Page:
Opening it revealed it was a record player. I was also surprised at the lack of hits online doing a search. The most similar model is the HMV RE.11.AM which might have replaced it. It's not on the Trader Sheets or R&TVS. The 2006 and 2008 are listed in R&TVS, but though they are record players, they are later. The 2006 seems later and more advanced than the 2008 as it's an optionally stereo, transistor model.

The wires had been pulled off the pickup. The stylus arms were bent around the tip of the cartridge. Connecting the 'scope revealed that the cartridge is working, so I removed it, pulled off connectors, cleaned the green corrosion of the pins and straightened the strips holding the styli. I re-soldered the cable to the clips with them still off the cartridge as soldering heat can damage it. The arm tracking weight spring was in the end hole of the retaining strip, so I moved it midway for now as that would have been greatest loading.

The dual 32 + 32 µF capacitor tested fine for leakage at 32V and discharged slowly on the PSU meter. The 3.3 kΩ main dropper resistor was fine.

The 100uF 10V two piece plastic case Plessey capacitor on the cathode resistor was dried out and replaced with a 35V 106 °C 100uF part. There was also a 0.1 µF paper dielectric capacitor on the screen grid to chassis with an associated 4.7 kΩ series resistor to HT. It was leaky and replaced with a 630V polyester type. The chassis end of both original capacitors was left connected.  The selenium rectifier was left in place and a 4 way screw terminal block used its pins to mount a 1N4007. No additional series resistance is needed in this design.

The 1nF 1 kV paper dielectric capacitor between the electrical chassis, which could be either side of the mains, and the main turntable base was snipped where it connected to the chassis end of the volume control. This didn't have R3, 1.5 MΩ, but did have a simple loudness feature implemented by a 220 pF silver mica capacitor between input and output.

Powered on. Nothing, not even hum. The HT was OK and the UL84 heater was glowing. A known good one was substituted, but there was no change.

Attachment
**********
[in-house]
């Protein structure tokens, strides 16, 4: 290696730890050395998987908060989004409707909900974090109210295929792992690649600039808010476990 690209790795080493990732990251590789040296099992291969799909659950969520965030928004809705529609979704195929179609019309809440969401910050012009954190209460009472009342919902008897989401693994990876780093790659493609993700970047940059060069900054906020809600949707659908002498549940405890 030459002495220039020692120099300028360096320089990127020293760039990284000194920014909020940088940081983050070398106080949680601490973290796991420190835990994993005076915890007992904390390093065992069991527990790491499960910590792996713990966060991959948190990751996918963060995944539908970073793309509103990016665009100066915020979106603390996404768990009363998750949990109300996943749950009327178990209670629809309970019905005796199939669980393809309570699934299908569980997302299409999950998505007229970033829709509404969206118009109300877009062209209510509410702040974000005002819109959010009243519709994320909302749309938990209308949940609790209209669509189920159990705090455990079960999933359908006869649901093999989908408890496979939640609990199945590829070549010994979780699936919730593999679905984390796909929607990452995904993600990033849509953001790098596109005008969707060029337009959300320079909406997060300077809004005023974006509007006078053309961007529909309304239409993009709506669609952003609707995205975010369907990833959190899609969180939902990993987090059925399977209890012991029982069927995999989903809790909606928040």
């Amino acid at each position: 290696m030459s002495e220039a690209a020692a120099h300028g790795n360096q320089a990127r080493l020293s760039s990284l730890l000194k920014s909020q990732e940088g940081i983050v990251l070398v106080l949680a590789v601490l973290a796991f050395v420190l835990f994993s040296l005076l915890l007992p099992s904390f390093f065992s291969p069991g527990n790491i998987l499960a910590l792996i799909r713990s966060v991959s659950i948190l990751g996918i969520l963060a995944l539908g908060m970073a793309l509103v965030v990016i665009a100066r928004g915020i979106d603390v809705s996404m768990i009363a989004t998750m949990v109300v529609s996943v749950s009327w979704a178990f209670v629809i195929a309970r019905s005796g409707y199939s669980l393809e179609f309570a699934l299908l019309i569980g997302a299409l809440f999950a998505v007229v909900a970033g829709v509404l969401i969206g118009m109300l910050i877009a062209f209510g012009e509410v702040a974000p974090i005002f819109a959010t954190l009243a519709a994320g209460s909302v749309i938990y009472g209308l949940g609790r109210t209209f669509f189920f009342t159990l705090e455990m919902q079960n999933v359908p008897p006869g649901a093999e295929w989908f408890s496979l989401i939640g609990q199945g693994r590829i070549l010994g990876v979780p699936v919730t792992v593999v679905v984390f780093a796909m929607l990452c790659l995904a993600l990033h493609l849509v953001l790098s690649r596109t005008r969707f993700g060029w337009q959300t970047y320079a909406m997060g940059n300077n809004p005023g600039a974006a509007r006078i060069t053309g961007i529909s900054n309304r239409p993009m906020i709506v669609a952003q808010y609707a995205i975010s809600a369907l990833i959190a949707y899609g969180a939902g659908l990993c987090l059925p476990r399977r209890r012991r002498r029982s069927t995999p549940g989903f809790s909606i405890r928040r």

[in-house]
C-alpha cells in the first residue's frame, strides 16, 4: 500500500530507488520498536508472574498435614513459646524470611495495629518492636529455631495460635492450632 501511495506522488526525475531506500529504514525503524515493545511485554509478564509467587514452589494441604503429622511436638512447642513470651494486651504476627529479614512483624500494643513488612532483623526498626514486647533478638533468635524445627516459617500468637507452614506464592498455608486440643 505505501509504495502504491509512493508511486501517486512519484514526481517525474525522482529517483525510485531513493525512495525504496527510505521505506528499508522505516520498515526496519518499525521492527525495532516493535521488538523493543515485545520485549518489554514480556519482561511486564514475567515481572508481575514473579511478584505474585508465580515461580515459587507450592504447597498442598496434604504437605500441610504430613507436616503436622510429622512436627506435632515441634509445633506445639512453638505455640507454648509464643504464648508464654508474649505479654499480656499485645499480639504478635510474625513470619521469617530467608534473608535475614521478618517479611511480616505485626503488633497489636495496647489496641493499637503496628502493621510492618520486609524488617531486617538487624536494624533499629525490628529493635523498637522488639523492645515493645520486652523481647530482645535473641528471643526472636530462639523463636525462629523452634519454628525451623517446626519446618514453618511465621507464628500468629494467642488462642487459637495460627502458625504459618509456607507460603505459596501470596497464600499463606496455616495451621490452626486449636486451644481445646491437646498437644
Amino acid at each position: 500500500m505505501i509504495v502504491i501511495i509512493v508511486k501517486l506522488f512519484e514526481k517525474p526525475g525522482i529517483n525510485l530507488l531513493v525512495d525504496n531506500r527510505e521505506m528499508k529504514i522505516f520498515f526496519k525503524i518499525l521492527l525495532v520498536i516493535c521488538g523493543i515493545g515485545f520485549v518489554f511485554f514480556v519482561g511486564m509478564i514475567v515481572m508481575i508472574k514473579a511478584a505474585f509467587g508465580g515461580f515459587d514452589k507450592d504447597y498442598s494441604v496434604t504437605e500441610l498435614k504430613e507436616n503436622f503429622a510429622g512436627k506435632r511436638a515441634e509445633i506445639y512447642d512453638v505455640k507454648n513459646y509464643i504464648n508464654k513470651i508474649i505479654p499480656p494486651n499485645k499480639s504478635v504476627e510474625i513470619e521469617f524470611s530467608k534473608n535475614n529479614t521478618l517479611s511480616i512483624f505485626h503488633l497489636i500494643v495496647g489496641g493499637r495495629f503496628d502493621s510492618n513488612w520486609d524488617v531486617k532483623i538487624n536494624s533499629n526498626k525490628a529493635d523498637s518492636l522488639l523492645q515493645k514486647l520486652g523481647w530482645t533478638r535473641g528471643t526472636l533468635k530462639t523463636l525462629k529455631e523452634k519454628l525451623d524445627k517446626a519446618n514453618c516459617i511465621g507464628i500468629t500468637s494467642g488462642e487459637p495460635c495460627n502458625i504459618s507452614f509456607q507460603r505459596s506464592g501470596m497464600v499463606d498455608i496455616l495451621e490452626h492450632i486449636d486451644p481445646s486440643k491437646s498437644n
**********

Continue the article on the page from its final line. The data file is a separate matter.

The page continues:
The nut driver is needed to take out the two retaining nuts. Examination revealed that the cathode and grid pins where bent and soldered together!  Strange. The solder was removed and pins bent apart. The input screened cable then needed reconnecting to the grid pin. There is no grid leak resistor or series capacitor no doubt to save two parts and the bias is set by the cathode resistor.

Now it badly played the 78. The volume control was strange. Fixed by spraying in some WD40 at the terminals, it dries to leave a thin wax film, which is why it's a bad lubricant. The speed issue and noise from the platter was due to the idler being totally perished.

I tried supergluing a synthetic O ring around it as the actual diameter isn't critical. But it made it too fat. Then I remembered I'd dismembered a cheap scrap Currys reel to reel taperecorder at the same time as restoring two others. Could one of its idler wheels fit?

It was like in new condition despite the heads on that machine being badly worn away. The thickness seemed OK as did the diameter. Perhaps a shade thicker, but the poor condition made it hard to tell.
The original had two metal shim washers and a fibre washer under it. Moving the fibre washer to the top made the edge match the speed steps on the motor shaft. The internal diameter and boss height was the same!

Now it played 33, 45 and 78 perfectly and the noise was gone from the platter. No doubt the two styli are sapphire and worn, but it depends how much it was used.

It's not very loud, but I don't know it's due to having only a single UL84, a worn out cartridge or the 160V HT. There is no voltage adjustment. Our mains is typically about 230V here in Ireland, but most English people I know seem to have a little more than 240V. The other UL84 is loud in the radio and is not actually as loud in the record player. However it sounds quite good for such a simple turntable and amplifier.

 

 
His Master's Voice: 4 Speed Record Reproducer 2007G 2007R